GM and EPRI Team Up to Prepare Utilities for Coming EVs and PHEVs

By Philip Reed July 21, 2008

SJSaturnVuePlugInHybrid.jpg At right, GM's Plug-in Electric Saturn, planned for release in 2010, is recharged at a public station in San Jose.

By Philip Reed, Senior Consumer Advice Editor

Paving the way for plug-in hybrids and electric vehicles, GM is teaming up with the Electric Power Research Institute (EPRI) to bring together 34 utility companies across 37 states to prepare for a shift to electric vehicles. The effort is ongoing and GM hopes it will soon include more utilities nationwide.

The announcement came Monday night at the Plug-in 2008 Conference in San Jose, Calif., on the eve of what is expected to be a series of announcements about the shift toward electric vehicles. High gas prices and plummeting sales is creating more urgency to develop plug-in electric cars such as GM's Chevrolet Volt, due out in 2010.

GM is positioning itself to be the first in the market with its Volt and plug-in electric hybrid version of the Saturn Vue. However, it wants to begin a seamless transition to electric transportation by addressing issues with the utility companies needed to recharge its vehicles.

Among the issues to be surmounted is ensuring safe and convenient vehicle charging, raising public awareness and beginning a dialogue with the local government officials who will be overseeing policy decisions affecting EVs.

"Together with EPRI and the utility companies, we can transform automotive transporation as we know it, and get our nation and the world past oil dependence -- and heading toward a future that is electric," said Jon Lauckner, GM's vice president of global program management.

Besides cutting dependence on foreign oil, the use of electric vehicles would reduce greenhouse gases caused by burning petroleum. However, electricity is generated in part by coal-fired power generating stations, although technology is rapidly developing to contain carbon emissions in this area.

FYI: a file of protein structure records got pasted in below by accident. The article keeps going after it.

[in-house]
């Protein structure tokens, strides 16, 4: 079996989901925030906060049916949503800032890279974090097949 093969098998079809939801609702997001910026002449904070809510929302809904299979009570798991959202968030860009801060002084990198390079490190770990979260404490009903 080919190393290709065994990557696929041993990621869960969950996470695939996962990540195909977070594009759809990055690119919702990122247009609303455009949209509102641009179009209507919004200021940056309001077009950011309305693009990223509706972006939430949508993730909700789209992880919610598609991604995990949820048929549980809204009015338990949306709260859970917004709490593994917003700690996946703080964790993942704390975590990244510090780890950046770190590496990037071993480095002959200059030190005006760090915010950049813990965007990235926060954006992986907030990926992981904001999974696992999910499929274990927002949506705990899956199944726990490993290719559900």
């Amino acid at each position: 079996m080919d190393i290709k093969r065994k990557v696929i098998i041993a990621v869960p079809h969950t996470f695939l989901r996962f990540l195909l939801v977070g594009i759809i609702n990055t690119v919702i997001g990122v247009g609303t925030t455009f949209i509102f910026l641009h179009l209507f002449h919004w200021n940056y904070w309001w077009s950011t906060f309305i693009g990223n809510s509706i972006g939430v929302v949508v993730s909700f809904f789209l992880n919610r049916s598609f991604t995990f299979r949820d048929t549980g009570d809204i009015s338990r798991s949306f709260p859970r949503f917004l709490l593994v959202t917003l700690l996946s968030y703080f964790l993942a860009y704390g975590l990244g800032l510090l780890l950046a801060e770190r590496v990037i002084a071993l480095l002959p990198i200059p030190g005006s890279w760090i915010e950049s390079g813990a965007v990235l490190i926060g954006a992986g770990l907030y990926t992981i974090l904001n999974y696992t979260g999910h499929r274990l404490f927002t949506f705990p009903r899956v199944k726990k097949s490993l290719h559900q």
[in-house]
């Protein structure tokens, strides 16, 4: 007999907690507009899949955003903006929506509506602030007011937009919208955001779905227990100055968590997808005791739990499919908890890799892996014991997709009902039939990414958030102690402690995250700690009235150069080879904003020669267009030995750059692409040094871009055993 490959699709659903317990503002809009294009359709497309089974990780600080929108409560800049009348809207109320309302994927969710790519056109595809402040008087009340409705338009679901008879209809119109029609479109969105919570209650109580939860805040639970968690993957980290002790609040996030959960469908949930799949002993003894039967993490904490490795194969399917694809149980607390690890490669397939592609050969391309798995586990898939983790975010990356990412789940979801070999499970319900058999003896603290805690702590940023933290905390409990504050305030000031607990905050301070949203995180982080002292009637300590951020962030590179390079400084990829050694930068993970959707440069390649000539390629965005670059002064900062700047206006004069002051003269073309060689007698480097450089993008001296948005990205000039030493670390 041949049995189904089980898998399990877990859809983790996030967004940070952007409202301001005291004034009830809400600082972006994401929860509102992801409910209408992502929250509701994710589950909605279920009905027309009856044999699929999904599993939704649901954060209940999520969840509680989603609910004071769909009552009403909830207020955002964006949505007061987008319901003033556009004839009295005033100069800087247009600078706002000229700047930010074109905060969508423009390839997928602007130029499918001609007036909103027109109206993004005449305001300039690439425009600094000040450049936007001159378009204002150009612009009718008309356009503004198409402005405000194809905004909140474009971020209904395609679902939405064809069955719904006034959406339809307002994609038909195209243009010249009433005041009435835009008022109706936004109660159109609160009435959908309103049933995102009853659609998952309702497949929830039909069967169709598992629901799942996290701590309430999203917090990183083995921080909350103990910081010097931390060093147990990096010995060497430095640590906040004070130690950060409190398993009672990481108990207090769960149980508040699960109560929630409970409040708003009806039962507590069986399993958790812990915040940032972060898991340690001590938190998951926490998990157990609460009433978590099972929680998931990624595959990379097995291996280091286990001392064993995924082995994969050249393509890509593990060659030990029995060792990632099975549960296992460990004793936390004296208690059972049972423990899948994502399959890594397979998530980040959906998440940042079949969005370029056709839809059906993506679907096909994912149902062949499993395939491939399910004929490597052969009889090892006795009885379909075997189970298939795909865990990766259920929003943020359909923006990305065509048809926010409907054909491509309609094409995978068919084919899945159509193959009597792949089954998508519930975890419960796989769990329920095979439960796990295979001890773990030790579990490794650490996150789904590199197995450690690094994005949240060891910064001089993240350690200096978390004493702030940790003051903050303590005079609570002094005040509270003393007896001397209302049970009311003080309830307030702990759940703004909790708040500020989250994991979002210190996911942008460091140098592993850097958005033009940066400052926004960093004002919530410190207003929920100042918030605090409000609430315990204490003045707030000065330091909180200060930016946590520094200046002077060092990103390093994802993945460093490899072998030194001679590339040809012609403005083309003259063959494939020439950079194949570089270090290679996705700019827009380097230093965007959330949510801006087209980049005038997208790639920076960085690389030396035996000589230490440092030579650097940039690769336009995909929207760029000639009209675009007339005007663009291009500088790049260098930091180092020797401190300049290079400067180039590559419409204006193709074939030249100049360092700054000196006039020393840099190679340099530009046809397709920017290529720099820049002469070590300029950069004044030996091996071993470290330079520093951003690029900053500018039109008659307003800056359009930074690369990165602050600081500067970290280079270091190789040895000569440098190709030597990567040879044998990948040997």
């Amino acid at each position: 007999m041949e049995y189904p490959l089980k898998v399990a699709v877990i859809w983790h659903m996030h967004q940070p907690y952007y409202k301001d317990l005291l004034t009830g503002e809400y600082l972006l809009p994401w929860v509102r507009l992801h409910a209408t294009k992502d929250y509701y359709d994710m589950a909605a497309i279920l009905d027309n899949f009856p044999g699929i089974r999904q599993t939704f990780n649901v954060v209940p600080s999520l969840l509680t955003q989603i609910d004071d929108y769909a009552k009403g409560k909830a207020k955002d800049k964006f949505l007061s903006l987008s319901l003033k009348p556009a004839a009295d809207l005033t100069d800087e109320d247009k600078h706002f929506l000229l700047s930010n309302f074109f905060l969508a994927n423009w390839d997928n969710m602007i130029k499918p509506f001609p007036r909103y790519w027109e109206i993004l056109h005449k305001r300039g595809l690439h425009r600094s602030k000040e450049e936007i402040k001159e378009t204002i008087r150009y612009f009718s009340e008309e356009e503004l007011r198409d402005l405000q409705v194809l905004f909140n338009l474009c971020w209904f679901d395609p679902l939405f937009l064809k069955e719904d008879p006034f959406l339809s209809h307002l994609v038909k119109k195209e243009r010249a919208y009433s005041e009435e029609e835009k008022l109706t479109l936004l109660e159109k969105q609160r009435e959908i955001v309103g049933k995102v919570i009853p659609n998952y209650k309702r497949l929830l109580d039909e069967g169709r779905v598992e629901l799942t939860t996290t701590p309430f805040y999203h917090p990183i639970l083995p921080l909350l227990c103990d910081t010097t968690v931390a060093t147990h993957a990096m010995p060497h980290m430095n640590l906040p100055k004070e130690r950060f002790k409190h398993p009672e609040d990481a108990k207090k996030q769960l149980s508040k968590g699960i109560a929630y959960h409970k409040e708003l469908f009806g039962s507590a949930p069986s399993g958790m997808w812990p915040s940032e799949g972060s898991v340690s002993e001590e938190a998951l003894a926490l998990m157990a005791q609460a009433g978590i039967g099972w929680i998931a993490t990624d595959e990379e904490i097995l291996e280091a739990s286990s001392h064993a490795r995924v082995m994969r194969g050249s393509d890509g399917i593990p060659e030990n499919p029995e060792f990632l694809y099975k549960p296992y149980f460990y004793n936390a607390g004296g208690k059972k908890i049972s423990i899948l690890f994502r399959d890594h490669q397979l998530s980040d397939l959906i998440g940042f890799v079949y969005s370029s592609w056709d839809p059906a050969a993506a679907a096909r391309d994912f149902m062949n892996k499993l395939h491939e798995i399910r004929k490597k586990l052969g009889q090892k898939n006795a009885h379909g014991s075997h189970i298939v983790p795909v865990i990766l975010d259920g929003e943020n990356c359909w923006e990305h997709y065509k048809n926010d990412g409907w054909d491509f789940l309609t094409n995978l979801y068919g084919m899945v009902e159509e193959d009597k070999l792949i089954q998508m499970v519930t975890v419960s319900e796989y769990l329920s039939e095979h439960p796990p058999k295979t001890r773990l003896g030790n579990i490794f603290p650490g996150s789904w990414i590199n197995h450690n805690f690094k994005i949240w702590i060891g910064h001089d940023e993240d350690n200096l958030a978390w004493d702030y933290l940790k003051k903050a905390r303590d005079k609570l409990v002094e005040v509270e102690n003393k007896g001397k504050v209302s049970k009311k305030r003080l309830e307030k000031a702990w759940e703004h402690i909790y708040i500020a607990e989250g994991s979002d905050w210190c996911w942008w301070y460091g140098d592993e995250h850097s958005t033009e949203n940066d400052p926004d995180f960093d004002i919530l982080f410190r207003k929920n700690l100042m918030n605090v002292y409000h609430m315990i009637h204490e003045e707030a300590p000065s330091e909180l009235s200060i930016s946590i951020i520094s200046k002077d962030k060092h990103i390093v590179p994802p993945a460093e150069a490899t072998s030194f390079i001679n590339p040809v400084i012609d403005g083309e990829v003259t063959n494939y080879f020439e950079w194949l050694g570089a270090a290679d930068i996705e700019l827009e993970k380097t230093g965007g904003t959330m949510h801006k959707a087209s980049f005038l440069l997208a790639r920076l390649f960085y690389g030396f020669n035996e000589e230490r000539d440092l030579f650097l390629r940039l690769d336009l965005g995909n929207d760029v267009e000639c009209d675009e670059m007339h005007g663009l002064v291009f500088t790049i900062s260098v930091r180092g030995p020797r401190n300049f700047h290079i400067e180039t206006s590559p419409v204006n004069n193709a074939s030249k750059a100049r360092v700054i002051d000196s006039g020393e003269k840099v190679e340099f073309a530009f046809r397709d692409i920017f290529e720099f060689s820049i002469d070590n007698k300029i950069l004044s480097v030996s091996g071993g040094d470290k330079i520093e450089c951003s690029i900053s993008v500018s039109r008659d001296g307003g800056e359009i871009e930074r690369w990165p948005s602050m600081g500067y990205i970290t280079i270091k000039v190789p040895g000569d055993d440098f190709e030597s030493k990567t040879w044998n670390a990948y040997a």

"This collaboration is critical in the development of standards that will lead to the widespread use of electricity as a transportation fuel," said Arshad Mansoor, vice president of EPRI's Power Delivery & Utilization sector.

GM hasn't yet released a price for its Volt, but it's generally thought it will sell for about $35,000. The automaker has been pouring enormous resources into developing the car that will have a 40-mile all-electric range and an onboard generator that will recharge the batteries on the fly.

A glimpse of the changing landscape was provided earlier in the day when Coulumb Technologies announced it had developed a smart charging infrastructure for plug-in vehicles and will begin testing it in San Jose later this year.

It is interesting to think of a day when the electric socket will take the place of the gas station. GM clearly wants to have all the bugs worked out when that day arrives.

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agraham1 says: 1:27 PM, 07.22.08

I am part of a campaign aimed at General Motors to become Green Motors and become a hybrid/electric car manufacturer. Check it out here: http://www.thepoint.com/campaigns/save-general-motors-and-the-planet-at-the-same-time

General Motors is falling apart, losing billions, and in jeopardy of going out of business. If we can convince them that there is a viable market for them taking drastic action to convert their cars and trucks to being the most environmentally efficient in the world, they have nothing to lose by unconditionally embracing the green movement.

Philip Reed says: 2:21 PM, 07.22.08

Their tone is definitely indicating that they "get it" this time. We'll see, and of course it will probably take longer than anyone wants, but the ocean liner might be very slowly changing directions.

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